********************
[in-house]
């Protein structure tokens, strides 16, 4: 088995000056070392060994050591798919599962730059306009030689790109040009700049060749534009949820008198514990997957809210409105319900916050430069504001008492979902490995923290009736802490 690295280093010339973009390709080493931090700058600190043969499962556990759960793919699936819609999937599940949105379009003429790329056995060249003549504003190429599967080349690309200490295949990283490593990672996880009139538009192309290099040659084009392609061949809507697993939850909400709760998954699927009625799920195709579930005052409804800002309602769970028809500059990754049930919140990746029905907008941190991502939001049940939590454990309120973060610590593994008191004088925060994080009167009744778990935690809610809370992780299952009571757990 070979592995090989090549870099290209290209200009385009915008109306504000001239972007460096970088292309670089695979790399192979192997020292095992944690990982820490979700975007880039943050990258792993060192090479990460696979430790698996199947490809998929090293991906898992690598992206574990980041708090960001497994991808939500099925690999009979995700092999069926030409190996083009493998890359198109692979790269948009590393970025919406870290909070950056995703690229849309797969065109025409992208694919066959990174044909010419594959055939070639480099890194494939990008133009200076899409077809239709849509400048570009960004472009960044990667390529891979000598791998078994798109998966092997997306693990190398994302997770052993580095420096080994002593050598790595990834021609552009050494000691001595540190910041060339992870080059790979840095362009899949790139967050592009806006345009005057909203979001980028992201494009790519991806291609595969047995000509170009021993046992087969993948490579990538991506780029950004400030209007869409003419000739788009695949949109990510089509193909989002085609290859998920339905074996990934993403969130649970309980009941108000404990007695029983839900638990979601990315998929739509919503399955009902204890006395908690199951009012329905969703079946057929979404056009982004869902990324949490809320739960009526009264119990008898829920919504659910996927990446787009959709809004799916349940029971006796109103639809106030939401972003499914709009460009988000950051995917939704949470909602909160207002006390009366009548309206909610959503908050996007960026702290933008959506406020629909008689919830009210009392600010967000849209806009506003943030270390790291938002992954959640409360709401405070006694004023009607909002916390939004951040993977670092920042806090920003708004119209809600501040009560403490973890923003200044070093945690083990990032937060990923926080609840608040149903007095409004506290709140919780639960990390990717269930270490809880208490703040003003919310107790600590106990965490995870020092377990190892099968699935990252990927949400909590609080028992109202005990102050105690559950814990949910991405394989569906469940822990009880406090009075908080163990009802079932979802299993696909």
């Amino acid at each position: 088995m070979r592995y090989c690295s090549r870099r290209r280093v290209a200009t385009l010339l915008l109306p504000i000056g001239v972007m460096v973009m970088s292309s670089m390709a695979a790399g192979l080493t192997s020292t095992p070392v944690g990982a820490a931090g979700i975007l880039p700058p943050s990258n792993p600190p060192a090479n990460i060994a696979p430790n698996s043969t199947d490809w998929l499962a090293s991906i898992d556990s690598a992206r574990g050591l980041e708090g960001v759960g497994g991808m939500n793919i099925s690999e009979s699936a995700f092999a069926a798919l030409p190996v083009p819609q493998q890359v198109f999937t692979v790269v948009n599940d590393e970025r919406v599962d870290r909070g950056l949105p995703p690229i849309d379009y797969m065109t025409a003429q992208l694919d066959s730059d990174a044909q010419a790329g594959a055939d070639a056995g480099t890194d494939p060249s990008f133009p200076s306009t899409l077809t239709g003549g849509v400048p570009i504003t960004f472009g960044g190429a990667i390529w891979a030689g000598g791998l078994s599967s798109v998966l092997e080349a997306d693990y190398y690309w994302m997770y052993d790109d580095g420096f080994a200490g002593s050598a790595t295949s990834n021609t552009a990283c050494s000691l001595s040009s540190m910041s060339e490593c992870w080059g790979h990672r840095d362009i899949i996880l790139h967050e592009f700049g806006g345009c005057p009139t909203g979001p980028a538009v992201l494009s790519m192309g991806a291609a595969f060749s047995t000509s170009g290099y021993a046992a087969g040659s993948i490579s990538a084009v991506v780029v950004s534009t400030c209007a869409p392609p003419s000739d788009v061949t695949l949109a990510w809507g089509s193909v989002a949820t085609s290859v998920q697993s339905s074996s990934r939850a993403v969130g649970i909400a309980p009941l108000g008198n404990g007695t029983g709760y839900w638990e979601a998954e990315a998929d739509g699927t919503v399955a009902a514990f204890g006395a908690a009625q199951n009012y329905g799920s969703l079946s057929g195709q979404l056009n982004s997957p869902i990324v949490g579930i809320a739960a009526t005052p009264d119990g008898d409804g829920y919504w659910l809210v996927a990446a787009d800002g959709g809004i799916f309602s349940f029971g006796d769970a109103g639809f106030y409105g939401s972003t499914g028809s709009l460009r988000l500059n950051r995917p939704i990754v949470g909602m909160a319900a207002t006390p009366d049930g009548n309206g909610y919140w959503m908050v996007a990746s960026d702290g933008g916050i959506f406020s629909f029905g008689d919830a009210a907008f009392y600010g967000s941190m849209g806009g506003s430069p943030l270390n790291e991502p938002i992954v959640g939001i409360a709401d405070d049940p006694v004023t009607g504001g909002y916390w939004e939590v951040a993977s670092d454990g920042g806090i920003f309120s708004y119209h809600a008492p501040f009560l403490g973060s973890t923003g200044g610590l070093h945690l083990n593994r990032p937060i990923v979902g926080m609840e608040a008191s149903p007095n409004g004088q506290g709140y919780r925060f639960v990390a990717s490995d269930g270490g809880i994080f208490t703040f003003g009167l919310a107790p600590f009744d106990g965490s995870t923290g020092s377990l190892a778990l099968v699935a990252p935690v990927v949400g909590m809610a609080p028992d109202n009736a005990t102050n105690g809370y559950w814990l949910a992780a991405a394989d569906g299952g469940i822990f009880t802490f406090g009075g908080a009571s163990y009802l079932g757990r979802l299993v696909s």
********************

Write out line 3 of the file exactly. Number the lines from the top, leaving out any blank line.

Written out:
């Amino acid at each position: 088995m070979r592995y090989c690295s090549r870099r290209r280093v290209a200009t385009l010339l915008l109306p504000i000056g001239v972007m460096v973009m970088s292309s670089m390709a695979a790399g192979l080493t192997s020292t095992p070392v944690g990982a820490a931090g979700i975007l880039p700058p943050s990258n792993p600190p060192a090479n990460i060994a696979p430790n698996s043969t199947d490809w998929l499962a090293s991906i898992d556990s690598a992206r574990g050591l980041e708090g960001v759960g497994g991808m939500n793919i099925s690999e009979s699936a995700f092999a069926a798919l030409p190996v083009p819609q493998q890359v198109f999937t692979v790269v948009n599940d590393e970025r919406v599962d870290r909070g950056l949105p995703p690229i849309d379009y797969m065109t025409a003429q992208l694919d066959s730059d990174a044909q010419a790329g594959a055939d070639a056995g480099t890194d494939p060249s990008f133009p200076s306009t899409l077809t239709g003549g849509v400048p570009i504003t960004f472009g960044g190429a990667i390529w891979a030689g000598g791998l078994s599967s798109v998966l092997e080349a997306d693990y190398y690309w994302m997770y052993d790109d580095g420096f080994a200490g002593s050598a790595t295949s990834n021609t552009a990283c050494s000691l001595s040009s540190m910041s060339e490593c992870w080059g790979h990672r840095d362009i899949i996880l790139h967050e592009f700049g806006g345009c005057p009139t909203g979001p980028a538009v992201l494009s790519m192309g991806a291609a595969f060749s047995t000509s170009g290099y021993a046992a087969g040659s993948i490579s990538a084009v991506v780029v950004s534009t400030c209007a869409p392609p003419s000739d788009v061949t695949l949109a990510w809507g089509s193909v989002a949820t085609s290859v998920q697993s339905s074996s990934r939850a993403v969130g649970i909400a309980p009941l108000g008198n404990g007695t029983g709760y839900w638990e979601a998954e990315a998929d739509g699927t919503v399955a009902a514990f204890g006395a908690a009625q199951n009012y329905g799920s969703l079946s057929g195709q979404l056009n982004s997957p869902i990324v949490g579930i809320a739960a009526t005052p009264d119990g008898d409804g829920y919504w659910l809210v996927a990446a787009d800002g959709g809004i799916f309602s349940f029971g006796d769970a109103g639809f106030y409105g939401s972003t499914g028809s709009l460009r988000l500059n950051r995917p939704i990754v949470g909602m909160a319900a207002t006390p009366d049930g009548n309206g909610y919140w959503m908050v996007a990746s960026d702290g933008g916050i959506f406020s629909f029905g008689d919830a009210a907008f009392y600010g967000s941190m849209g806009g506003s430069p943030l270390n790291e991502p938002i992954v959640g939001i409360a709401d405070d049940p006694v004023t009607g504001g909002y916390w939004e939590v951040a993977s670092d454990g920042g806090i920003f309120s708004y119209h809600a008492p501040f009560l403490g973060s973890t923003g200044g610590l070093h945690l083990n593994r990032p937060i990923v979902g926080m609840e608040a008191s149903p007095n409004g004088q506290g709140y919780r925060f639960v990390a990717s490995d269930g270490g809880i994080f208490t703040f003003g009167l919310a107790p600590f009744d106990g965490s995870t923290g020092s377990l190892a778990l099968v699935a990252p935690v990927v949400g909590m809610a609080p028992d109202n009736a005990t102050n105690g809370y559950w814990l949910a992780a991405a394989d569906g299952g469940i822990f009880t802490f406090g009075g908080a009571s163990y009802l079932g757990r979802l299993v696909s």